Change to Qld opal mining leases

UNDER changes introduced by the Queensland government, opal exploration licences will only be granted for two years, not five, and miners will need to make their findings public.
Change to Qld opal mining leases Change to Qld opal mining leases Change to Qld opal mining leases Change to Qld opal mining leases Change to Qld opal mining leases

Paul Hunt

Senior Journalist: Energy & Commodities

Paul Hunt

Queensland resources minister Scott Stewart declared opal miners had to give up their excess land and make their discoveries public, to encourage other explorers into the western opal fields.

"These changes mean land will turn over faster for new explorers and, as a result, create more opportunity to grow an important area of Queensland's opal industry and bolster the government's diverse and effective COVID-19 economic recovery plan," Stewart said.

Boulder opal is only found in Queensland and is unique in that the precious gem is hosted in "boulder" iron stone. This differs from white opal found in South Australia, and the black opal fields of New South Wales.

Notably, it is only mined through open-cut mines, not the underground mines associated with the Coober Pedy and Lightning Ridge fields.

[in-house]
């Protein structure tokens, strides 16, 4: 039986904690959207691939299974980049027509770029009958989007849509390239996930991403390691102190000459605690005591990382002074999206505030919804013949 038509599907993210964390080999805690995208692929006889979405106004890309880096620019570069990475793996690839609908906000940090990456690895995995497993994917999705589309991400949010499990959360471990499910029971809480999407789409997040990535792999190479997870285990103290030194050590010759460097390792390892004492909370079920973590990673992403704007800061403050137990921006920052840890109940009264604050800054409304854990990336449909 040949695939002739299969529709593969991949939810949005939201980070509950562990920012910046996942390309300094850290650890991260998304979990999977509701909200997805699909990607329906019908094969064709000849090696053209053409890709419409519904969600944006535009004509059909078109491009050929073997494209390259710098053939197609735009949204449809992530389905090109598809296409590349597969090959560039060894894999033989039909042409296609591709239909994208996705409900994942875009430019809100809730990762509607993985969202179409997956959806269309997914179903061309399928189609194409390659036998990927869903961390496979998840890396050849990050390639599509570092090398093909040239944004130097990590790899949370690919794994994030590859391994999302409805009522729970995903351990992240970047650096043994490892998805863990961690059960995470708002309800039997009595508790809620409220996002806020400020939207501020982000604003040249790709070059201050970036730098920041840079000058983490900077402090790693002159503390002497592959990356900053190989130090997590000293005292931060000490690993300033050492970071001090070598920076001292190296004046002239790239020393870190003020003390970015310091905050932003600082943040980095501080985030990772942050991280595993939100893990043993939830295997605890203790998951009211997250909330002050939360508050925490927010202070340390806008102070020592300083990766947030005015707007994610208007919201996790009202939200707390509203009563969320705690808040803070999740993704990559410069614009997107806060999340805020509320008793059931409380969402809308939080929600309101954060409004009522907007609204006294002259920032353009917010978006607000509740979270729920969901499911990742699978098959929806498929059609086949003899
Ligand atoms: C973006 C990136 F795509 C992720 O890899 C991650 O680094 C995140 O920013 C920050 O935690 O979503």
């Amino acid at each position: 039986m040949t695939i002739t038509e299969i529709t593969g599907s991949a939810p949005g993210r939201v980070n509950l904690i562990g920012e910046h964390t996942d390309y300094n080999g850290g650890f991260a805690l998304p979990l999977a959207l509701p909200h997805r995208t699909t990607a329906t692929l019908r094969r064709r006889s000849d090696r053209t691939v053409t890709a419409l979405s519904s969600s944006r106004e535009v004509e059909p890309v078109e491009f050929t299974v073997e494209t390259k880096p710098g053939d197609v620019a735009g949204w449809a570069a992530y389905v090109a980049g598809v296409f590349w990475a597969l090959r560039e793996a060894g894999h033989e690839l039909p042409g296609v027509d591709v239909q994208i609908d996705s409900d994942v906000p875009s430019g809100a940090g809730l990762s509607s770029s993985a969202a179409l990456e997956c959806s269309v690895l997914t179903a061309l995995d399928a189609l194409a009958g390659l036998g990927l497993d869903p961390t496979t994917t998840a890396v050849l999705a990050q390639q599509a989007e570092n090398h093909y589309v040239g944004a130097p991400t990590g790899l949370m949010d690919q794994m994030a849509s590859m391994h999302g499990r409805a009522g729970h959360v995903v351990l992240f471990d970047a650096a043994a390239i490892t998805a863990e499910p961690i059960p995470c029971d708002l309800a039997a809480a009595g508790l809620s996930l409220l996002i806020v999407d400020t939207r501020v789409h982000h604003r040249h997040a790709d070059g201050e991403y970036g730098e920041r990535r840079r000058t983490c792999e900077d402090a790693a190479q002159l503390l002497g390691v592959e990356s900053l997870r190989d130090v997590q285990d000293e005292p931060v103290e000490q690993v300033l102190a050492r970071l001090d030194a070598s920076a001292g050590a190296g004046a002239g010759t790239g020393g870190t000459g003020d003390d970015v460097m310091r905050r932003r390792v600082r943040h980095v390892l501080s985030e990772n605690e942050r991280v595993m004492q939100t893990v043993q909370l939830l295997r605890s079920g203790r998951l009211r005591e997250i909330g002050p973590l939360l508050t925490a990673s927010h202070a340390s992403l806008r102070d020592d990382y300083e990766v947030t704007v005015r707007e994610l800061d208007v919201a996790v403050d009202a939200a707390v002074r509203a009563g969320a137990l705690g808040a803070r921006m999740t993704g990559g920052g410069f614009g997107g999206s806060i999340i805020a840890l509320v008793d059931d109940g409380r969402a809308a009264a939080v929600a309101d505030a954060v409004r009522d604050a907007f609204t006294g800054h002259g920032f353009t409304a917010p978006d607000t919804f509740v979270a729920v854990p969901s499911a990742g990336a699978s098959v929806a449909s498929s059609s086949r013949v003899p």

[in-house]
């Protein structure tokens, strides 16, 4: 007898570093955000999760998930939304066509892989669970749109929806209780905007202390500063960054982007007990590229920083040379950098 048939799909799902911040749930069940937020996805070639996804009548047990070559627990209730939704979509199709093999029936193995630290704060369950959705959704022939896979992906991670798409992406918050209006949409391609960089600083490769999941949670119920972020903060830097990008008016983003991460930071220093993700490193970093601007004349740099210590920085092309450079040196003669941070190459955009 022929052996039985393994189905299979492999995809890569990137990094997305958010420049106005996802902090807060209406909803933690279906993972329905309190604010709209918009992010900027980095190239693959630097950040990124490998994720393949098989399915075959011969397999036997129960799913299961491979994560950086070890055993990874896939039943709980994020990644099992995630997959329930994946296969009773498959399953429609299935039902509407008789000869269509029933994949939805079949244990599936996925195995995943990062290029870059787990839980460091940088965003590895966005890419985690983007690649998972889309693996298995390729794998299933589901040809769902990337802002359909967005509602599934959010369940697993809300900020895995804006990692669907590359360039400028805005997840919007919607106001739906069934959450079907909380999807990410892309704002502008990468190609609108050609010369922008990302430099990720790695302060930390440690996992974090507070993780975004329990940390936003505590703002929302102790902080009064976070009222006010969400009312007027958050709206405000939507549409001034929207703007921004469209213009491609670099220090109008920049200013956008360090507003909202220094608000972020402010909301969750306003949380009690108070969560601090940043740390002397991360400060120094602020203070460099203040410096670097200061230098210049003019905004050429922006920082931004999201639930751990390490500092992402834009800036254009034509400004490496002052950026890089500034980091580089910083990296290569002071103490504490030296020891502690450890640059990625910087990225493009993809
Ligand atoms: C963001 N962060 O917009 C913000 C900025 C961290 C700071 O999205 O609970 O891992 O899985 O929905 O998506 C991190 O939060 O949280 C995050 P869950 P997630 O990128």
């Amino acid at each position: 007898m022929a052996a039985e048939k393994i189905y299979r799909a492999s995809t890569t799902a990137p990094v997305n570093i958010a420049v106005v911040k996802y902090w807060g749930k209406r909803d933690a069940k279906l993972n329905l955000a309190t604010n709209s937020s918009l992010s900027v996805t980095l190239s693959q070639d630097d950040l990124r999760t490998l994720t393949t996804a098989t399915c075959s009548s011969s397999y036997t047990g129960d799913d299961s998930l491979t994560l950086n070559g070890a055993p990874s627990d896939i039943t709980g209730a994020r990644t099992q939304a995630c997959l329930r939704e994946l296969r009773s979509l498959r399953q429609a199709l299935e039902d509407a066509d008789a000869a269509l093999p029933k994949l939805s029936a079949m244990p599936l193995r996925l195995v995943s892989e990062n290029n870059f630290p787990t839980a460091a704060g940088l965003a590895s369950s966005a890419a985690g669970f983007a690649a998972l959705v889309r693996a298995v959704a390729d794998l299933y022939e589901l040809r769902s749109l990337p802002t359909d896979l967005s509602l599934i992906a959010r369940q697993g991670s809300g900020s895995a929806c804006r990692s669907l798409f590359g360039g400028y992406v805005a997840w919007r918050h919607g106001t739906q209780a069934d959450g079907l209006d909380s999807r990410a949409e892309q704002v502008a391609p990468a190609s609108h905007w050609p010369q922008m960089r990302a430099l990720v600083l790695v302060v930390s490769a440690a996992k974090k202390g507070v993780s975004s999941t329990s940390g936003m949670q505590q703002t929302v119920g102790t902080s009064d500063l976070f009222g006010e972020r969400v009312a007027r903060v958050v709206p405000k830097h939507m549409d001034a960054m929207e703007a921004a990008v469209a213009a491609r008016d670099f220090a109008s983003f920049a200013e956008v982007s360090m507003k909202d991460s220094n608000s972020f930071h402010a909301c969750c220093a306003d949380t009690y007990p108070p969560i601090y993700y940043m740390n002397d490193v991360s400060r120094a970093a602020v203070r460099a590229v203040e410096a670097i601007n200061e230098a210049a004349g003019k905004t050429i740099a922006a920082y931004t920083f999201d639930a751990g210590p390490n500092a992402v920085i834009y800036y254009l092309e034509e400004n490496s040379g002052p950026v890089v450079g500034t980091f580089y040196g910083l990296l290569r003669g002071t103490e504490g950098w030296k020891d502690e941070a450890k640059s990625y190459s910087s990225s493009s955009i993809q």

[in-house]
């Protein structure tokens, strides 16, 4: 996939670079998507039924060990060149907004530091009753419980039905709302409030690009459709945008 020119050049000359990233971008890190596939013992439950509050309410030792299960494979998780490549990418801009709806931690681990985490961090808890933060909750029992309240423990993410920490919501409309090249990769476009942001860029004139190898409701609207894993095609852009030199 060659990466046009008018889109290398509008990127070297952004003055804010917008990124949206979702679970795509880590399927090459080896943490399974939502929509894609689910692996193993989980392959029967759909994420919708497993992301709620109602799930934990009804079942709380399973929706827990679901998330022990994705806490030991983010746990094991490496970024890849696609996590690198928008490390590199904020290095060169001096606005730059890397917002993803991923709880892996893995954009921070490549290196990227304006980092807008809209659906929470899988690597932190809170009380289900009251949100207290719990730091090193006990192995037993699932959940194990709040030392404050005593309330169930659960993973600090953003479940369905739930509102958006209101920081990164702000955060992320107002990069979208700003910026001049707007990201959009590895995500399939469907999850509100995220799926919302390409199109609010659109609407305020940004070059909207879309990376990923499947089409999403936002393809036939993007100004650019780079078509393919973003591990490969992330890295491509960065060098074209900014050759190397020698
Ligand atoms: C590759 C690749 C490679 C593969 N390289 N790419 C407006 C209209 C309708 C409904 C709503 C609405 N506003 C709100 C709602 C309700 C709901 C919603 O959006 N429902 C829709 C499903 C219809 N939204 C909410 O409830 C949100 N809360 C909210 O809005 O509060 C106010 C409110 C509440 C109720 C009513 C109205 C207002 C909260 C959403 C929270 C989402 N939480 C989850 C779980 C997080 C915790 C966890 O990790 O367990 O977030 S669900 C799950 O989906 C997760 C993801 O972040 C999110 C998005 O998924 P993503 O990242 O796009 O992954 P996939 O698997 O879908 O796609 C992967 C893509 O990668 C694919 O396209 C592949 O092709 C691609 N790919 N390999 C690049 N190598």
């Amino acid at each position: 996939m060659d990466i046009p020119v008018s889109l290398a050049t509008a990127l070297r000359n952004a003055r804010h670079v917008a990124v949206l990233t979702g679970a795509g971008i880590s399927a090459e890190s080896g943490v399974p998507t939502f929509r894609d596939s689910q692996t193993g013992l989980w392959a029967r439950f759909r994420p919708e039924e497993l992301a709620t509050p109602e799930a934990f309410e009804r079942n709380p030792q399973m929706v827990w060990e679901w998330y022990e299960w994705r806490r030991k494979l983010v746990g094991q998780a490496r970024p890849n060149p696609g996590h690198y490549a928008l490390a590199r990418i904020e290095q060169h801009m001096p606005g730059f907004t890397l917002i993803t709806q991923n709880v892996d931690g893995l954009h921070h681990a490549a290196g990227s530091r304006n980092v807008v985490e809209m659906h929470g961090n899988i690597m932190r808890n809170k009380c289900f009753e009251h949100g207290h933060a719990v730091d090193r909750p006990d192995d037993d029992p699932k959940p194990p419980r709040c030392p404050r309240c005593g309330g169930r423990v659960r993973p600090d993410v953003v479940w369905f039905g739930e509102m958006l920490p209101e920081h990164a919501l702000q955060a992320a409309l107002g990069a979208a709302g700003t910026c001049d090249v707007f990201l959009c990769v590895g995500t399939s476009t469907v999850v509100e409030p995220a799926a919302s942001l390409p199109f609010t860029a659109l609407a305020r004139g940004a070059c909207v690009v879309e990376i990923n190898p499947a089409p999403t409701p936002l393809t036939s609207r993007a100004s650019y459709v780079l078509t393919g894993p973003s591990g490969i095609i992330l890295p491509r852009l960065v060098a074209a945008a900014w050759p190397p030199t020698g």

Boulder opal mining is a niche in the mining sector and limited to small-scale operations owned by private companies - predominantly family-owned businesses.

However, opal prices domestically and internationally have rocketed in recent years, spurred on by the rise of social media.

In 2016 over a 12-month period, opal prices more than doubled, with some Asian customers paying as much as $12,000 a carat.

Prices have increased further with the closure of Mintabie - a town in South Australia shut down by the SA government over violence and drug running.

Many operators in the Queensland opal fields are selling directly to the retail market through their own websites and promotions on sites such as Instagram.

This has also led to increased tourism over the past few years, although COVID-19 has dampened international arrivals to the fields.

However, the Queensland government has accused some small operators of hogging exploration leases that could be given to other companies to explore and operate in the immediate future.

Queensland Boulder Opal Association president James Evert said he was seeing more investors with modern equipment getting into the opal mining industry.

"By limiting the term of an exploration permit, we are creating a greater opportunity for opal miners to further develop the opal industry in the region," he said.